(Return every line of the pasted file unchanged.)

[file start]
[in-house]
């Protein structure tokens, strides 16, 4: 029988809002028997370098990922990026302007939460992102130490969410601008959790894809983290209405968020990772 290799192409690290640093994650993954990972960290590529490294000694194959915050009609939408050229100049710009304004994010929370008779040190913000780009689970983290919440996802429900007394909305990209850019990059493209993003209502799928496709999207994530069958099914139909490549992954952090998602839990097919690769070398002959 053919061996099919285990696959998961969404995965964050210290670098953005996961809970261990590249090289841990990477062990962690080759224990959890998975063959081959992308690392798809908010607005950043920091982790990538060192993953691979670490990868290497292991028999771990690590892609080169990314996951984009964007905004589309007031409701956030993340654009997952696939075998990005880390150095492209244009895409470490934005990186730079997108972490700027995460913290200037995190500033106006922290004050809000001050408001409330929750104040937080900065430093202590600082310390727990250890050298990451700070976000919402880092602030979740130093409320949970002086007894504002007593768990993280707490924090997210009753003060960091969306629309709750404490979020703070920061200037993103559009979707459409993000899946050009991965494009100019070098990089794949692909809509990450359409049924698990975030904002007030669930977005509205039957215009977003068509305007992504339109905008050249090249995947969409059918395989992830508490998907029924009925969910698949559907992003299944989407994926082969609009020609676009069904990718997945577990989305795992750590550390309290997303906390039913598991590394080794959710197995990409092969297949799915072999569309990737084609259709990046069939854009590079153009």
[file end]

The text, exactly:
[in-house]
């Protein structure tokens, strides 16, 4: 029988809002028997370098990922990026302007939460992102130490969410601008959790894809983290209405968020990772 290799192409690290640093994650993954990972960290590529490294000694194959915050009609939408050229100049710009304004994010929370008779040190913000780009689970983290919440996802429900007394909305990209850019990059493209993003209502799928496709999207994530069958099914139909490549992954952090998602839990097919690769070398002959 053919061996099919285990696959998961969404995965964050210290670098953005996961809970261990590249090289841990990477062990962690080759224990959890998975063959081959992308690392798809908010607005950043920091982790990538060192993953691979670490990868290497292991028999771990690590892609080169990314996951984009964007905004589309007031409701956030993340654009997952696939075998990005880390150095492209244009895409470490934005990186730079997108972490700027995460913290200037995190500033106006922290004050809000001050408001409330929750104040937080900065430093202590600082310390727990250890050298990451700070976000919402880092602030979740130093409320949970002086007894504002007593768990993280707490924090997210009753003060960091969306629309709750404490979020703070920061200037993103559009979707459409993000899946050009991965494009100019070098990089794949692909809509990450359409049924698990975030904002007030669930977005509205039957215009977003068509305007992504339109905008050249090249995947969409059918395989992830508490998907029924009925969910698949559907992003299944989407994926082969609009020609676009069904990718997945577990989305795992750590550390309290997303906390039913598991590394080794959710197995990409092969297949799915072999569309990737084609259709990046069939854009590079153009």